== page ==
Through the 2018 Filipino Policy Symposium, participants developed a California state-wide policy platform focused on eight major areas: Gender Justice, Housing, Health, Community Development and Small Businesses, Immigration, Workers Rights, Human Rights and Criminal Justice, and Education. This platform shares the lived realities experienced by the California Filipino population and their proposed policy recommendations. The 2019 Filipino Policy Platform can be utilized by policy makers, community based organizations, and the larger public as an educational resource to develop policies and further engagement with the Filipino community.
The Bulosan Center for Filipino Studies and the UC Davis Asian American Studies department holds intellectual control of these recordings. Usage is restricted for educational, non-commercial purposes only.
The United States is home to largest number of Filipinos abroad, with estimates of 1.9 million to 3.2 million Filipinos living in the country (Migration Policy Institute 2016, Commission of Filipinos Overseas 2015). Beginning with the transfer of the Philippines from Spanish to US colonization in the early 1900s, the mass influx of Filipino migration to the United States started with Filipinos becoming cheap migrant labor for US agriculture, canneries, and plantations. Throughout the 1900s and 2000s, there have been increased waves of migration of not only low wage workers, but also professionals, veterans, and petitioned families post-1965 immigration laws. Currently, Filipinos continue to migrate with many as low-wage workers for US industries with undocumented and temporary visa statuses. According to the Department of Homeland Security, there is an estimated 310,000 undocumented Filipinos in the US. Major trends impacting Filipino immigrants include tago ng tago, the cultural stigma of being undocumented; the rise of Filipinas being forced to migrate from Philippines; deportation and detention; and labor trafficking. BCFS recommends the following: Education around immigration policies, workers rights, and migrant rights from community-based organizations, and from the Philippine and United States government. Development of Rapid Response Networks and other community networks for protection from detention and deportations. Legislation to hold recruitment agencies and predatory loan companies accountable for debt bondage and labor trafficking; increased oversight from the Philippine and US government on labor recruitment processes; and funding for overseas protection and services for Filipino migrant workers. Legislation to defund the Department of Homeland Security and the US Immigration Customs and Enforcement, and transfer funds to social policies such as education and health care. Increased funding for dignified employment and infrastructure in the Philippines to curb forced migration and bolster community-led development in the country.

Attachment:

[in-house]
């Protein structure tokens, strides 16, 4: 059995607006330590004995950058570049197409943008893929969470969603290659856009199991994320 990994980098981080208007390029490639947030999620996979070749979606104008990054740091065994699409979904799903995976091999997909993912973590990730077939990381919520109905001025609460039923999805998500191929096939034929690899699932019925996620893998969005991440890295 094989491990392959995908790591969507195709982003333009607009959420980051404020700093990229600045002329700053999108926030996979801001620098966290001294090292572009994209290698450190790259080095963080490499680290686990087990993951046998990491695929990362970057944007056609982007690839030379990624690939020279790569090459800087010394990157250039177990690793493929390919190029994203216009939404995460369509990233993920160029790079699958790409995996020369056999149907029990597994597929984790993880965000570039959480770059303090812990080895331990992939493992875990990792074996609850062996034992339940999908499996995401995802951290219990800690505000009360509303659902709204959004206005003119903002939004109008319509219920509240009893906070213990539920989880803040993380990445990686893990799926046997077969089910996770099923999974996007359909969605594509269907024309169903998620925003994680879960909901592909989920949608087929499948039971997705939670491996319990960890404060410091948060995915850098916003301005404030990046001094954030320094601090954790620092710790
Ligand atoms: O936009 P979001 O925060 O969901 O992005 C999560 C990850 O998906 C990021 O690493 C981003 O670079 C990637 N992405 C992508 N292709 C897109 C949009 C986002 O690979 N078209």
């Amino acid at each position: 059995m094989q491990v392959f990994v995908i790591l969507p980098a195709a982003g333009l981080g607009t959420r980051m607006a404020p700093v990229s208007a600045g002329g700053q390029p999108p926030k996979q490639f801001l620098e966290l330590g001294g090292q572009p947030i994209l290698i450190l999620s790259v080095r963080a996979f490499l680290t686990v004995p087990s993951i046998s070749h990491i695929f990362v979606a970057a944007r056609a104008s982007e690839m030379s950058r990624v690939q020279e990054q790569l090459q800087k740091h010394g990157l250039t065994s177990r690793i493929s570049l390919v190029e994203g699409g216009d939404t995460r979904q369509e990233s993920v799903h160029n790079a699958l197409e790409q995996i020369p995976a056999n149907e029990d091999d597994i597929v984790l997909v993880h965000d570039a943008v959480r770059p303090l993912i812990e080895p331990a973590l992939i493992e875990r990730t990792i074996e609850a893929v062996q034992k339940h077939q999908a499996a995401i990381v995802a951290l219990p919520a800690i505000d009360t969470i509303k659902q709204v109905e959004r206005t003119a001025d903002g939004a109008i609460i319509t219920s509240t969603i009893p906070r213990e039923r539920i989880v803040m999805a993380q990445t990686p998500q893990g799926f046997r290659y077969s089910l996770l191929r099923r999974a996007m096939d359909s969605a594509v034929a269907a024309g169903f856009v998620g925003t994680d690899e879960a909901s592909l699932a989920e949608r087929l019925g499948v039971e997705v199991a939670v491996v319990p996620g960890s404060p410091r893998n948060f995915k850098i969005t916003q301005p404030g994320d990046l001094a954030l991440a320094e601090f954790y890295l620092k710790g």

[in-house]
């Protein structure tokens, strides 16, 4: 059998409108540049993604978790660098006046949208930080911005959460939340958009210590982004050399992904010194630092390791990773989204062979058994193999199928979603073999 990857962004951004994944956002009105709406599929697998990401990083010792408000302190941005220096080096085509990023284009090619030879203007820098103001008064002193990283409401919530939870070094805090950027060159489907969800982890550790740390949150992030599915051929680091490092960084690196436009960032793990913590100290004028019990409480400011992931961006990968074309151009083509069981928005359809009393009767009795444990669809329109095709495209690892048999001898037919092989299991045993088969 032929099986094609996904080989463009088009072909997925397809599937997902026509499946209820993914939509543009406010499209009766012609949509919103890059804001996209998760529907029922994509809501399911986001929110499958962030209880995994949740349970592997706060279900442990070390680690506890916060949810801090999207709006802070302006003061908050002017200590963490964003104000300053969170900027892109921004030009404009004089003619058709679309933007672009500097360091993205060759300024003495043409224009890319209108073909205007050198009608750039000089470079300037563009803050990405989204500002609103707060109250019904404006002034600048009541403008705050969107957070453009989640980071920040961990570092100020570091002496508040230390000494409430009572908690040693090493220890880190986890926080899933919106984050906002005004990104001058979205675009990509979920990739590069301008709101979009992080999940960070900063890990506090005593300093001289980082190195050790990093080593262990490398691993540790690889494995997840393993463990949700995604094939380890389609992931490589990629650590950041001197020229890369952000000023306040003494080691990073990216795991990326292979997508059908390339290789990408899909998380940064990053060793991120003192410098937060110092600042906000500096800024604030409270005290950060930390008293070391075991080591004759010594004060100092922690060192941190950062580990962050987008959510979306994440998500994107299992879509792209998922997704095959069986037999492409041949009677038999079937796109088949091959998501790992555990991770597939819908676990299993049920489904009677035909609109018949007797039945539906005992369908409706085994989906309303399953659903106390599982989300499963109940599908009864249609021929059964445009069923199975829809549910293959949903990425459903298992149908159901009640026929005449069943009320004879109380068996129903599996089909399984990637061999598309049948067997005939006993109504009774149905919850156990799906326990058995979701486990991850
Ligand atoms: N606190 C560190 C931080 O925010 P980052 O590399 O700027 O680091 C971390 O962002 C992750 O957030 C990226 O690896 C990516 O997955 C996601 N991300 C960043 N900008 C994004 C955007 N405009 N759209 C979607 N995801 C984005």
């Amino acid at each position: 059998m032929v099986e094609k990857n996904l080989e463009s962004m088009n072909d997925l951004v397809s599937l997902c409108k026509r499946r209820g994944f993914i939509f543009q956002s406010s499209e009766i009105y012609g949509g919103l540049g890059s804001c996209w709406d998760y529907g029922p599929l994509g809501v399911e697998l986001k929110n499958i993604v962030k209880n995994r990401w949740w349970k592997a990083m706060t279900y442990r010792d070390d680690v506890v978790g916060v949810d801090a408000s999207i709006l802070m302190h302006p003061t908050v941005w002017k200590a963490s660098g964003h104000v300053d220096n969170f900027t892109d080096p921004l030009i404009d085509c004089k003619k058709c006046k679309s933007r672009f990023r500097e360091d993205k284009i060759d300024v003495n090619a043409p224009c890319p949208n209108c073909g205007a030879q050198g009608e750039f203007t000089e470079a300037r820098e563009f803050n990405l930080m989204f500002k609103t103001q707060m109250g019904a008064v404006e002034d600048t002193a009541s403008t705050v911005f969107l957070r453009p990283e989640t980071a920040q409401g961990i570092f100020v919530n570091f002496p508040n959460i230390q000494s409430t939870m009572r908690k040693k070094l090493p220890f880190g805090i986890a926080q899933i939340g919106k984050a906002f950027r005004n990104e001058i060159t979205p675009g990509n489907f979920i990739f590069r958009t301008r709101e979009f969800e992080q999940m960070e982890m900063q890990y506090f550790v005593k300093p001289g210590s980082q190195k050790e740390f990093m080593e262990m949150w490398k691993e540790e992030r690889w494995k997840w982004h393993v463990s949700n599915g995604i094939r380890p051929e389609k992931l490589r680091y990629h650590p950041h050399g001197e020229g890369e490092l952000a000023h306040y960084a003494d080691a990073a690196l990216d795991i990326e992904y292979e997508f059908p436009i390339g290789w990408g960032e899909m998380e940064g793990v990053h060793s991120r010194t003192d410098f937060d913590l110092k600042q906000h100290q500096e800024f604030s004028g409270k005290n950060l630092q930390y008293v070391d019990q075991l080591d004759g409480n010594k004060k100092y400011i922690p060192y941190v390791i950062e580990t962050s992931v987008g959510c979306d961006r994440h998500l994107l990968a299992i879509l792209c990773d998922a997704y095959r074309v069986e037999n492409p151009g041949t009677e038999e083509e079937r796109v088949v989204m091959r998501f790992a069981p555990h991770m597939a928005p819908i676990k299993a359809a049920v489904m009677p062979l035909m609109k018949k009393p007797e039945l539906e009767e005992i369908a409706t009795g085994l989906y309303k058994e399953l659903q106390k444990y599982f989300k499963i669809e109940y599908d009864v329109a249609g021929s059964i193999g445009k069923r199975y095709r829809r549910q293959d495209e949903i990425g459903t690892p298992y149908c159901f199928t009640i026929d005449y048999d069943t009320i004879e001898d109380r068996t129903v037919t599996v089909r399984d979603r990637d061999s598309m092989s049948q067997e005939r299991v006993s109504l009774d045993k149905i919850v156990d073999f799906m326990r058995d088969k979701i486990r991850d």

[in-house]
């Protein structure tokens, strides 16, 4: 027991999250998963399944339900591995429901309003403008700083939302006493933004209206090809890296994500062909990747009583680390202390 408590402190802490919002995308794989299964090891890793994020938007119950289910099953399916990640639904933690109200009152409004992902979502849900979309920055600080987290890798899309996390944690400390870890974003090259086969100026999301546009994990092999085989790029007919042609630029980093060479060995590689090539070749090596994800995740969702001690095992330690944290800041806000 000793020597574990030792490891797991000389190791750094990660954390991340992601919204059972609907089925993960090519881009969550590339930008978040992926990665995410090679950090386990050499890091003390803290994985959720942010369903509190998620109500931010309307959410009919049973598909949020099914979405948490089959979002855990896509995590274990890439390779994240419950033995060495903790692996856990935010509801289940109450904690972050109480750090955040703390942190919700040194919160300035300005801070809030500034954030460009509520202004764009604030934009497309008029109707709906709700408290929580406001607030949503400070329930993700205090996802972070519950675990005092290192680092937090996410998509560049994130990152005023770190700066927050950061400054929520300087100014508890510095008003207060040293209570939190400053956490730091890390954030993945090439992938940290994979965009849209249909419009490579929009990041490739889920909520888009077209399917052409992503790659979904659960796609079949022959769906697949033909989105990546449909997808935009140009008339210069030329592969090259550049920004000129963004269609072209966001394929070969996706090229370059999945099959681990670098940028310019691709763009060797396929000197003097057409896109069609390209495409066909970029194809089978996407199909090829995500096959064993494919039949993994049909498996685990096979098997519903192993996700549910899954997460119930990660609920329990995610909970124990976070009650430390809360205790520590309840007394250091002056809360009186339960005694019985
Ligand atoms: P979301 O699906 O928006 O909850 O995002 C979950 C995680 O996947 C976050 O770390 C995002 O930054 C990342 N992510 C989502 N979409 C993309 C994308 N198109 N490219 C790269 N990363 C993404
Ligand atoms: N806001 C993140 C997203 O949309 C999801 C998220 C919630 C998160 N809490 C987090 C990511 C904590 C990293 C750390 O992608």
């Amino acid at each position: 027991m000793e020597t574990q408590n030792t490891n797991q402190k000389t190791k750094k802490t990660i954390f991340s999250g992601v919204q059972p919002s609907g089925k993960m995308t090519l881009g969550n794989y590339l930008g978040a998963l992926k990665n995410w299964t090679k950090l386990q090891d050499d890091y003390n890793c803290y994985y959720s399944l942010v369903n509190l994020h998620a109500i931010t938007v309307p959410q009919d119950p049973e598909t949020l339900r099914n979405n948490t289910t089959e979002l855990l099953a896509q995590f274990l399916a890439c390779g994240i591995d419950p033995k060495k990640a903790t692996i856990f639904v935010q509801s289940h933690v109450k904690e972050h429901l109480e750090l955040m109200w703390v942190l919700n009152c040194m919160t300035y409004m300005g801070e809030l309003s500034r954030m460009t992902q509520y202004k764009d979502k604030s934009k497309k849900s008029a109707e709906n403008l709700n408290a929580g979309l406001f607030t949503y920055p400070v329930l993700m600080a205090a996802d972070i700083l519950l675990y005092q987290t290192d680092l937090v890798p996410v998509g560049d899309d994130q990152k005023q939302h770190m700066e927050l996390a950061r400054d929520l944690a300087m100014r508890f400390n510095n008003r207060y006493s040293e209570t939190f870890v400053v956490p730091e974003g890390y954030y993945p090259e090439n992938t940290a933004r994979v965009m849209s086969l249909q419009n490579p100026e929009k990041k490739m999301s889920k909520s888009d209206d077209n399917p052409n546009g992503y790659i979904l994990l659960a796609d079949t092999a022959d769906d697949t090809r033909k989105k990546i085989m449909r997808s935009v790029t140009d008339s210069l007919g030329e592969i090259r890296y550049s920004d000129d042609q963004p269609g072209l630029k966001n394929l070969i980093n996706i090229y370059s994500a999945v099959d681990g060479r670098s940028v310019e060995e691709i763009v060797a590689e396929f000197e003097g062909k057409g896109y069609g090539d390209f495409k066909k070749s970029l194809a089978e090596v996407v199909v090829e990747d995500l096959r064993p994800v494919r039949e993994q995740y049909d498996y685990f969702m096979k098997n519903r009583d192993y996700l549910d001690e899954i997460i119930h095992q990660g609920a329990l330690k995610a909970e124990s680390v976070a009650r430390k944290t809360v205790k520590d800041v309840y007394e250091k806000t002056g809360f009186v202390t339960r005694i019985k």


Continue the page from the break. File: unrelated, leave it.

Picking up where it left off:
- Date Added
- May 9, 2019
- Bulosan Center for Filipino Studies files
- Item Type
- Emigration and immigration law [lcsh], Forced labor - Law and Legislation [lcsh], Foreign Workers - Philipines [lcsh], Human rights and civil liberties [lcsh], Human trafficking - Law and Legislation [lcsh], Manpower Policy - Philippines [lcsh], Migrant Labor [lcsh], Undocumented Immigrants [lcsh], wa011sg003s002
- “IMMIGRATION,” Welga Archive - Bulosan Center for Filipino Studies, accessed November 27, 2020, https://welgadigitalarchive.omeka.net/items/show/510.